Office rents in the St. Louis market notched a solid year of increases that, by one real estate firm’s count, put the asking price for office space at its highest level locally since the Great Recession.
St. Louis’ 6.1 percent year-over-year bump in average asking office rents to $19.56 per square foot was the ninth-largest percentage increase among big metro areas, and the only Midwestern market in the top 10, according to data compiled by national real estate firm CBRE.
Overall vacancy rates in the region are between about 11 and 12 percent, according to year-end reports from four real estate firms. And in key submarkets, they’re much lower.
“The Clayton market is very, very tight. West County’s very tight,” said Dennis DeSantis, a longtime office broker with Colliers International. “The other markets seem to be getting tighter because we just haven’t seen any new buildings.”
Rents for top-of-the-line space, known as Class A in the industry, have approached $30 per square foot on some deals in west St. Louis County, according to CBRE broker Tom Ray, who concentrates on the Creve Coeur and Westport areas.
“When you start seeing deals get done like that at those price points, it opens the door for new construction,” Ray said.
In fact, he is marketing a potential 100,000-square-foot, three-level multi-tenant office building off of Olive Boulevard that would be developed by Larry Chapman’s Chapman Ventures pending enough pre-leases.
With plans for a coffee bar, shared work spaces, a fitness center, a basketball court and a putting green, the Edge @ West is being marketed to appeal to companies with a younger, tech-oriented workforce that office areas such as Cortex in the Central West End have been successful in attracting.
“Employers are already using office space as a tool for the talent war to recruit and retain the best talent,” Ray said. “That means buildings that have far more amenities than they might have had just 10 years ago.”
The St. Louis suburban markets showed even more strength than the region overall, with rents there rising 7 percent year-over-year to $20.92 per square foot, the seventh-highest percent increase among big metros, according to CBRE’s analysis.
“People are pretty confident,” DeSantis said. “The economy seems to be humming along pretty good. The unemployment rate’s low and the vacancy rate’s low. Everything’s working in the direction where we should see some new buildings.”
Ray pointed to Microsoft’s move from Creve Coeur to a new office building developed in Cortex last year. Even before the tech giant had vacated the West County space that had served as its regional office, another tenant leased it, Ray said.
“That to me is one of the strong indicators that the market and the tenants in the market are ready for new product if it’s the right type of product for their needs,” he said.
While newer urban office areas such as Cortex and Midtown are seeing new office construction and strong rents, downtown is the weakest part of the local market. Asking rents at the end of the year of $19.36 per square foot for Class A space was slightly lower than two years ago, according to real estate firm Cushman and Wakefield.
Even so, there’s new Class A office space set to open late this summer, when Ballpark Village completes a 125,000-square-foot project that will be the first new Class A office downtown since 1989. It will be anchored by accounting firm PwC, which will move from Bank of American plaza nearby.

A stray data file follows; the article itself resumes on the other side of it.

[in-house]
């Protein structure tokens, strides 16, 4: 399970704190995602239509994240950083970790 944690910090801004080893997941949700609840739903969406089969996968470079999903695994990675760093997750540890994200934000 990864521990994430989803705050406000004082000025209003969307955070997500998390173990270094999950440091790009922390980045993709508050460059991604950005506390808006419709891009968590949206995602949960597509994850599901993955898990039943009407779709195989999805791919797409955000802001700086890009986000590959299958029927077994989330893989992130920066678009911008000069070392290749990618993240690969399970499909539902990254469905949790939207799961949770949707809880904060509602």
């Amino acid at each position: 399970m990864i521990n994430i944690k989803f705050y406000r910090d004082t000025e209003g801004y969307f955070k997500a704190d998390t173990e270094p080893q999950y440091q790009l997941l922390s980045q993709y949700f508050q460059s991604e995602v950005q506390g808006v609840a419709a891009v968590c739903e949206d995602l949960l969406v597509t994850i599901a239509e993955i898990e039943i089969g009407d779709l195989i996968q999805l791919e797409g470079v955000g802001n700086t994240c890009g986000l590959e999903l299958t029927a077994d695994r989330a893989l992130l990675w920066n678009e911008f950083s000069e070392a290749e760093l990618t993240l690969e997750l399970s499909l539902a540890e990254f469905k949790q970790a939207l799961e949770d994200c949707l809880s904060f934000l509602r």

Cardinals say apartment tower 25 percent leased despite opening over a year away; office should be complete by August.
Downtown will have to absorb that space on top of big vacancies that kept the vacancy rate in the region’s big commercial district at about 16 percent, according to CBRE. The 44-story former AT&T tower, for instance, still sits empty. But smaller tech firms are showing strength downtown. Renovations are underway at the T-Rex building on Washington Avenue to turn one floor into a geospatial hub for companies looking at the area in anticipation of the new National Geospatial-Intelligence Agency campus north of downtown.
There’s still strong demand from law firms for space downtown, Sansone Group broker Nick Fiquette noted. His office recently inked a 10,000-square-foot deal at the Deloitte building at 100 South Fourth Street for Los Angeles-based Lewis Brisbois Bisgaard & Smith to enter the St. Louis market. And Bryan Cave, one of the biggest law firms in the region, extended in June its 200,000-square-foot lease at Metropolitan Square for a decade.
But the region’s real hot spot is still Clayton, where average rents for Class A space sit at $30 per square foot. Managed care firm Centene’s 550,000-square-foot office tower is expected to be fully leased when it opens in 2020. Bank of America has already announced plans to consolidate its St. Louis County offices in the space, as will Centene.
The Charlotte, N.C.-based bank said it will keep its office space in downtown St. Louis at 800 Market Street.
“I do feel that this is a great showing for, not necessarily just Clayton, but St. Louis that we can deliver a 550,000-square-foot building and have it nearly 100 percent occupied before it’s delivered,” Fiquette said.
How quickly the other offices Centene vacates can be filled remains to be seen. In the Des Peres area, two essentially vacant offices with 300,000 square feet of space that were formerly owned by Scottrade, which was acquired by TD Ameritrade in 2017, are also on the market.
“It’ll be interesting to see how space is backfilled,” Fiquette said. “But with no lull period, I’m pretty confident there will be absorption.”